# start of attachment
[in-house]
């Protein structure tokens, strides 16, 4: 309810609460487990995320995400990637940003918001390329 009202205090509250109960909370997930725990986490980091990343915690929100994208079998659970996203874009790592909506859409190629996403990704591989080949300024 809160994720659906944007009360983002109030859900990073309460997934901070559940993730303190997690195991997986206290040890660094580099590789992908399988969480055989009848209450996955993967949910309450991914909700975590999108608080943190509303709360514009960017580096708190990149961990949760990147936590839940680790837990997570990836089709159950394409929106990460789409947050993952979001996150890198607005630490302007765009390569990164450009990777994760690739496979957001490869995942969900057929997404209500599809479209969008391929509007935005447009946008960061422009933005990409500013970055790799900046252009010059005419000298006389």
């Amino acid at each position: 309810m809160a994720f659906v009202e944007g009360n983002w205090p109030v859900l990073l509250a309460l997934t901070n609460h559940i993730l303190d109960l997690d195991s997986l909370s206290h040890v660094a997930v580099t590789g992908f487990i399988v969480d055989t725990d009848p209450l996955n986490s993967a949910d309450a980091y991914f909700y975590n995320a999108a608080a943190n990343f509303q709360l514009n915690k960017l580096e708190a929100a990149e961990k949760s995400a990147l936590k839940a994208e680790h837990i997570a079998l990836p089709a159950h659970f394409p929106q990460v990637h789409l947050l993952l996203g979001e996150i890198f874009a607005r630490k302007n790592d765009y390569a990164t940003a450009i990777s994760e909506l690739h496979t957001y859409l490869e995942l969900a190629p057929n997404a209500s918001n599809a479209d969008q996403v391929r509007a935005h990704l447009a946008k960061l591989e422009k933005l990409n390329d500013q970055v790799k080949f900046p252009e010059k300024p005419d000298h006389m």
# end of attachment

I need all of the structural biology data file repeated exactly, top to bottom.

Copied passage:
[in-house]
């Protein structure tokens, strides 16, 4: 309810609460487990995320995400990637940003918001390329 009202205090509250109960909370997930725990986490980091990343915690929100994208079998659970996203874009790592909506859409190629996403990704591989080949300024 809160994720659906944007009360983002109030859900990073309460997934901070559940993730303190997690195991997986206290040890660094580099590789992908399988969480055989009848209450996955993967949910309450991914909700975590999108608080943190509303709360514009960017580096708190990149961990949760990147936590839940680790837990997570990836089709159950394409929106990460789409947050993952979001996150890198607005630490302007765009390569990164450009990777994760690739496979957001490869995942969900057929997404209500599809479209969008391929509007935005447009946008960061422009933005990409500013970055790799900046252009010059005419000298006389």
């Amino acid at each position: 309810m809160a994720f659906v009202e944007g009360n983002w205090p109030v859900l990073l509250a309460l997934t901070n609460h559940i993730l303190d109960l997690d195991s997986l909370s206290h040890v660094a997930v580099t590789g992908f487990i399988v969480d055989t725990d009848p209450l996955n986490s993967a949910d309450a980091y991914f909700y975590n995320a999108a608080a943190n990343f509303q709360l514009n915690k960017l580096e708190a929100a990149e961990k949760s995400a990147l936590k839940a994208e680790h837990i997570a079998l990836p089709a159950h659970f394409p929106q990460v990637h789409l947050l993952l996203g979001e996150i890198f874009a607005r630490k302007n790592d765009y390569a990164t940003a450009i990777s994760e909506l690739h496979t957001y859409l490869e995942l969900a190629p057929n997404a209500s918001n599809a479209d969008q996403v391929r509007a935005h990704l447009a946008k960061l591989e422009k933005l990409n390329d500013q970055v790799k080949f900046p252009e010059k300024p005419d000298h006389m």